Philadelphia 8th Jany 1797
Your letter of the 3d instant, & Mr Pearce’s of the same date, with the weekly reports—were received by me yesterday, and I shall take notice of such parts of both as may require an expression of my sentiments thereon.
I consent to your commencing a distillery, and approve of your purchasing the Still, & entering of it. And I shall not object to your converting part of the Coopers shop at the Mill to this operation. It is to be wished however, that it could be nearer your own house, or at the Mansion house; for I fear at the Mill, idlers (of which, & bad people there are many around it) under pretence of coming there with grist could not be restrained from visiting the Distillery nor probably from tempting the Distiller nay more robbing the Still; as the Mill would always afford a pretext for coming to that place. If the advantages were certain, of wch from want of experience in the business I have no adequate idea; I should have no objection to the building of a house for the purpose of distillation; and in that case (unless the house ought to be so situated as that water can be carried through it) I should prefer for this purpose the point below your house at what used to be the ferry landing. There the house might be sunk so as to bring the surface of the earth on the Northside and east end, nearly upon a level (or rather a foot below the plates) and this end, and side, might be done up with slabs from the Saw-pits, of which there ought to be many nailed (the sawed side inwards) to substantial Posts morticed into a square frame below, in order to prevent the earth which should be rammed around them, from falling in. The South front, and East end might be boarded up with three quarter, or Inch plank in the usual manner, & covered in the first instance, at least, with lap boards, as any other roof would be. The earth by sinking the house in this manner after throwing enough up on the North side, & East end for filling in, and ramming behind the Slabs, by being spread on the other side & end, would form a level sufficient for casks, or any thing else to stand. On an examination of the ground, something more simple & less expensive even than this, might be found to answer. The situation on many accounts would be good—1. because you would have it immediately under your own eyes, —2 because no body could have any pretext for coming to it but on real business, —3 because it wd be convenient on acct of the Hogs, as well as more secure, if they are to run at large—and 4. because every thing might be brought to, or transported from it, by Water. I question too, whether the expence of such a building as I have described, would be much greater than what would necessarily attend making the alterations in the Coopers shop at the Mill, to accomodate this business.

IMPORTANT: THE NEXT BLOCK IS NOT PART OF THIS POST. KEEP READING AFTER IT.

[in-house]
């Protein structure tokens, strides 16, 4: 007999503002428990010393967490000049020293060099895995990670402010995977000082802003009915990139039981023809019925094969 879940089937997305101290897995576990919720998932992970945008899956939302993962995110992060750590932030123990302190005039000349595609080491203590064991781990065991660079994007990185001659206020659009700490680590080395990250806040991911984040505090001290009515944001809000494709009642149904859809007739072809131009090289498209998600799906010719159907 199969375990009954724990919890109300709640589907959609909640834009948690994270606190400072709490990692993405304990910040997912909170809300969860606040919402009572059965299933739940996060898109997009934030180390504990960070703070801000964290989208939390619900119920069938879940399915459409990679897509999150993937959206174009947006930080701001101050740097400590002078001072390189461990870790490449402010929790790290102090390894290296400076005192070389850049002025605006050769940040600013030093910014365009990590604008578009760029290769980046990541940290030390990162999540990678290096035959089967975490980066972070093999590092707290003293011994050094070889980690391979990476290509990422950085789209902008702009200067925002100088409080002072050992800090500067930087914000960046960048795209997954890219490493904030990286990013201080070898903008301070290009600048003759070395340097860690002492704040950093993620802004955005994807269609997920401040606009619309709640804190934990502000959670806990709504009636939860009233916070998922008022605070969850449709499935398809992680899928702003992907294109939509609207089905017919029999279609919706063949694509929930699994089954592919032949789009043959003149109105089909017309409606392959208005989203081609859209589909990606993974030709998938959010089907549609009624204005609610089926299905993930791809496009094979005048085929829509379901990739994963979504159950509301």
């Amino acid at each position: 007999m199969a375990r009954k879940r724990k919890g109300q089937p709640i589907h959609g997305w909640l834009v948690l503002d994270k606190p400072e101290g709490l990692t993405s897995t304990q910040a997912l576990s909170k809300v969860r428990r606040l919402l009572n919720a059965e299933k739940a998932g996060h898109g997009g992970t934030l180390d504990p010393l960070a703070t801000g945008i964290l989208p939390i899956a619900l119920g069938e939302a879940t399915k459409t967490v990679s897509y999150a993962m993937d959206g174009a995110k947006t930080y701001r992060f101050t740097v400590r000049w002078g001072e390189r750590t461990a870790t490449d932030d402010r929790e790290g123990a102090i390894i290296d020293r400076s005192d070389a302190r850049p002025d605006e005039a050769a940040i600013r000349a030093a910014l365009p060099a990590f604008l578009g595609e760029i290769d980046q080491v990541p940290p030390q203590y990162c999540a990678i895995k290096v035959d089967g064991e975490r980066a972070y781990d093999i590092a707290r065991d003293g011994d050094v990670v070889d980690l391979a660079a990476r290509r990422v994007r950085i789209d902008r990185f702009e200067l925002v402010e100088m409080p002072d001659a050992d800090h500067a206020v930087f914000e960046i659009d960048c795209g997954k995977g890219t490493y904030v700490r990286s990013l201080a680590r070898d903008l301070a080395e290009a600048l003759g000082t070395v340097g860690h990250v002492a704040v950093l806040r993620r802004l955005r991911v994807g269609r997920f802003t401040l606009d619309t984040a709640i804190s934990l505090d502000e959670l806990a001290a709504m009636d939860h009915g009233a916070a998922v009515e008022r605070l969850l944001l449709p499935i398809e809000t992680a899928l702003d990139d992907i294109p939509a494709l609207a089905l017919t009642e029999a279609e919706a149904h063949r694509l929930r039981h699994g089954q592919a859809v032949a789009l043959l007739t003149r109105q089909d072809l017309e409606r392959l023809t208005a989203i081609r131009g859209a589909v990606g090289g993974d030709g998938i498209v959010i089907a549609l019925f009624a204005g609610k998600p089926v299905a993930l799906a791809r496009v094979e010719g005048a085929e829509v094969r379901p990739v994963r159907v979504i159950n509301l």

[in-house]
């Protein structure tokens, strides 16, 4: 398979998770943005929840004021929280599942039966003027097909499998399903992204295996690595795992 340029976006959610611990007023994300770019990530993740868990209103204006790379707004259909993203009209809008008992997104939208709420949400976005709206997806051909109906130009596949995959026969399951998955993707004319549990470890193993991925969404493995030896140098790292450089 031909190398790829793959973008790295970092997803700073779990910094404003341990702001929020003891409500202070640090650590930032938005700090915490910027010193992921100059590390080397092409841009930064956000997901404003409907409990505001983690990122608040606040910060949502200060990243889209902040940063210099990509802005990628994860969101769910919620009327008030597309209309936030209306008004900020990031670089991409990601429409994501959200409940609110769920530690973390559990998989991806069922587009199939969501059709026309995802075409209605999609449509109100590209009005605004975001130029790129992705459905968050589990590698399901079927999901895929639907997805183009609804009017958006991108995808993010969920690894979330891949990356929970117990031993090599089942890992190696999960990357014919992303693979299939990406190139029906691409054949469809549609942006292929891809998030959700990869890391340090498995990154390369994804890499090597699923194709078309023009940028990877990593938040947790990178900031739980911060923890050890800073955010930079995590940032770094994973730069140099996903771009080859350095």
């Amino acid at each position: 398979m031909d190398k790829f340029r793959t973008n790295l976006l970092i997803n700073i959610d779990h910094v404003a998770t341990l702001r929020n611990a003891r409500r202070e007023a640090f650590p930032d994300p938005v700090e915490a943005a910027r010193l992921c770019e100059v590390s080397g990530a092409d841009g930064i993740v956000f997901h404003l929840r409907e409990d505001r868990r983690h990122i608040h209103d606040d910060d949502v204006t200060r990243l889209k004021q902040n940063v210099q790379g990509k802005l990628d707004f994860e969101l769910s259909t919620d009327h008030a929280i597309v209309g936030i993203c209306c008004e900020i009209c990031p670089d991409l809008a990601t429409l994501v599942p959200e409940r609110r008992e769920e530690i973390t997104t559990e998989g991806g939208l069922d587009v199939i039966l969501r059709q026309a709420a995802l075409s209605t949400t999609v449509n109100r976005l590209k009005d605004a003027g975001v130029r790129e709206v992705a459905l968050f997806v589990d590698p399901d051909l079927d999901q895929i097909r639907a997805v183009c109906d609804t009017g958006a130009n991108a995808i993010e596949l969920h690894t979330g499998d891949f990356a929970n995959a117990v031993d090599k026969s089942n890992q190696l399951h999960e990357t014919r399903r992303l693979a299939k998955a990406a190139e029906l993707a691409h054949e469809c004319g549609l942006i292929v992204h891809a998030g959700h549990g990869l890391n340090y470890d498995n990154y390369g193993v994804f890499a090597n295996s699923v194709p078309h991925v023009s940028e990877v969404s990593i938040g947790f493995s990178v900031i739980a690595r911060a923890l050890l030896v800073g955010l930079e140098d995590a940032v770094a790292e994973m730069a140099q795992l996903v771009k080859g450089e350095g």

If upon full consideration of this matter, you should be of the same opinion, and at the sametime are satisfied from your own experience, not from theoretical calculations, that it can be carried on profitably, I authorise you to set the Carpenters about getting the framing, & putting up such a building as I have described. In the execution of wch do not crimp the matter, but rather look forward to an extension of the work, than narrow it to the views of the present moment.